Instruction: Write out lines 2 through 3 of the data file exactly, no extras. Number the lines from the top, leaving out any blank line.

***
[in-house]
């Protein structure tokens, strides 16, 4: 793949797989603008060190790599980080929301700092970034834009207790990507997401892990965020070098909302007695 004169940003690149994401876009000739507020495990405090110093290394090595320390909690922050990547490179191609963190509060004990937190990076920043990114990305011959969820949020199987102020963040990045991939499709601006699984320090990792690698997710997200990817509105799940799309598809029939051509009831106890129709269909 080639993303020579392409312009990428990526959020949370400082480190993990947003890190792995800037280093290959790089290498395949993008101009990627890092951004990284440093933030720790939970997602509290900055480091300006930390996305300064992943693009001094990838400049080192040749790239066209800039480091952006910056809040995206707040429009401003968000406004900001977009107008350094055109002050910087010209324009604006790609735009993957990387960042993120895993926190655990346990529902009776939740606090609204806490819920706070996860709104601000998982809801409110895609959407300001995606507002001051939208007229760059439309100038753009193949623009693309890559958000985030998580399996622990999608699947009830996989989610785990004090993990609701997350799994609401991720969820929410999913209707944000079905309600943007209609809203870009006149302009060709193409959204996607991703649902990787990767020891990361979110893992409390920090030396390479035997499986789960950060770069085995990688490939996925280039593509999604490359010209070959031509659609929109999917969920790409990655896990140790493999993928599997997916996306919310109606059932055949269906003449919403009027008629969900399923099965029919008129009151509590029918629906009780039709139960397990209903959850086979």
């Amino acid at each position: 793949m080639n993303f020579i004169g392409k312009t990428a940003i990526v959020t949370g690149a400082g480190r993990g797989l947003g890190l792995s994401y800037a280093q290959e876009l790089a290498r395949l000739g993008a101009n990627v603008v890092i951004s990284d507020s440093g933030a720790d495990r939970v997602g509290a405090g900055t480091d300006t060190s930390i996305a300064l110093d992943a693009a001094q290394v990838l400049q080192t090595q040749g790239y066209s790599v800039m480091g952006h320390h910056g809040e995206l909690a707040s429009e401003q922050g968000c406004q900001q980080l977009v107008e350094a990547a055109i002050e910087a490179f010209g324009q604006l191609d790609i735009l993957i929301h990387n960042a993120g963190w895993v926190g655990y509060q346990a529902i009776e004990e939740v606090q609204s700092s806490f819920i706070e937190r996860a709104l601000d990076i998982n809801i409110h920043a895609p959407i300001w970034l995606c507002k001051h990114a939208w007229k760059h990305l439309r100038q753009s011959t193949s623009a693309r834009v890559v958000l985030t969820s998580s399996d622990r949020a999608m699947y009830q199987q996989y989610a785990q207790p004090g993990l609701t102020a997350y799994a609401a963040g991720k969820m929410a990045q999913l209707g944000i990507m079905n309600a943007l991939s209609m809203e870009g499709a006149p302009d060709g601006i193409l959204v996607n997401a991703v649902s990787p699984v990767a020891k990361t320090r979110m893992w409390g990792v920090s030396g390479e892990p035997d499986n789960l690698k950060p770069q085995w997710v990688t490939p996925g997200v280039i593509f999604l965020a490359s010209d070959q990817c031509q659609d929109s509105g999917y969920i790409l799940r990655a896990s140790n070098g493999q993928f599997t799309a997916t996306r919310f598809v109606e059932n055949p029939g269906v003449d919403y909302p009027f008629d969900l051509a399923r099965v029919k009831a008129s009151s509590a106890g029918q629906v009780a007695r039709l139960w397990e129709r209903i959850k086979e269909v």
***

């Protein structure tokens, strides 16, 4: 793949797989603008060190790599980080929301700092970034834009207790990507997401892990965020070098909302007695 004169940003690149994401876009000739507020495990405090110093290394090595320390909690922050990547490179191609963190509060004990937190990076920043990114990305011959969820949020199987102020963040990045991939499709601006699984320090990792690698997710997200990817509105799940799309598809029939051509009831106890129709269909 080639993303020579392409312009990428990526959020949370400082480190993990947003890190792995800037280093290959790089290498395949993008101009990627890092951004990284440093933030720790939970997602509290900055480091300006930390996305300064992943693009001094990838400049080192040749790239066209800039480091952006910056809040995206707040429009401003968000406004900001977009107008350094055109002050910087010209324009604006790609735009993957990387960042993120895993926190655990346990529902009776939740606090609204806490819920706070996860709104601000998982809801409110895609959407300001995606507002001051939208007229760059439309100038753009193949623009693309890559958000985030998580399996622990999608699947009830996989989610785990004090993990609701997350799994609401991720969820929410999913209707944000079905309600943007209609809203870009006149302009060709193409959204996607991703649902990787990767020891990361979110893992409390920090030396390479035997499986789960950060770069085995990688490939996925280039593509999604490359010209070959031509659609929109999917969920790409990655896990140790493999993928599997997916996306919310109606059932055949269906003449919403009027008629969900399923099965029919008129009151509590029918629906009780039709139960397990209903959850086979």
């Amino acid at each position: 793949m080639n993303f020579i004169g392409k312009t990428a940003i990526v959020t949370g690149a400082g480190r993990g797989l947003g890190l792995s994401y800037a280093q290959e876009l790089a290498r395949l000739g993008a101009n990627v603008v890092i951004s990284d507020s440093g933030a720790d495990r939970v997602g509290a405090g900055t480091d300006t060190s930390i996305a300064l110093d992943a693009a001094q290394v990838l400049q080192t090595q040749g790239y066209s790599v800039m480091g952006h320390h910056g809040e995206l909690a707040s429009e401003q922050g968000c406004q900001q980080l977009v107008e350094a990547a055109i002050e910087a490179f010209g324009q604006l191609d790609i735009l993957i929301h990387n960042a993120g963190w895993v926190g655990y509060q346990a529902i009776e004990e939740v606090q609204s700092s806490f819920i706070e937190r996860a709104l601000d990076i998982n809801i409110h920043a895609p959407i300001w970034l995606c507002k001051h990114a939208w007229k760059h990305l439309r100038q753009s011959t193949s623009a693309r834009v890559v958000l985030t969820s998580s399996d622990r949020a999608m699947y009830q199987q996989y989610a785990q207790p004090g993990l609701t102020a997350y799994a609401a963040g991720k969820m929410a990045q999913l209707g944000i990507m079905n309600a943007l991939s209609m809203e870009g499709a006149p302009d060709g601006i193409l959204v996607n997401a991703v649902s990787p699984v990767a020891k990361t320090r979110m893992w409390g990792v920090s030396g390479e892990p035997d499986n789960l690698k950060p770069q085995w997710v990688t490939p996925g997200v280039i593509f999604l965020a490359s010209d070959q990817c031509q659609d929109s509105g999917y969920i790409l799940r990655a896990s140790n070098g493999q993928f599997t799309a997916t996306r919310f598809v109606e059932n055949p029939g269906v003449d919403y909302p009027f008629d969900l051509a399923r099965v029919k009831a008129s009151s509590a106890g029918q629906v009780a007695r039709l139960w397990e129709r209903i959850k086979e269909v």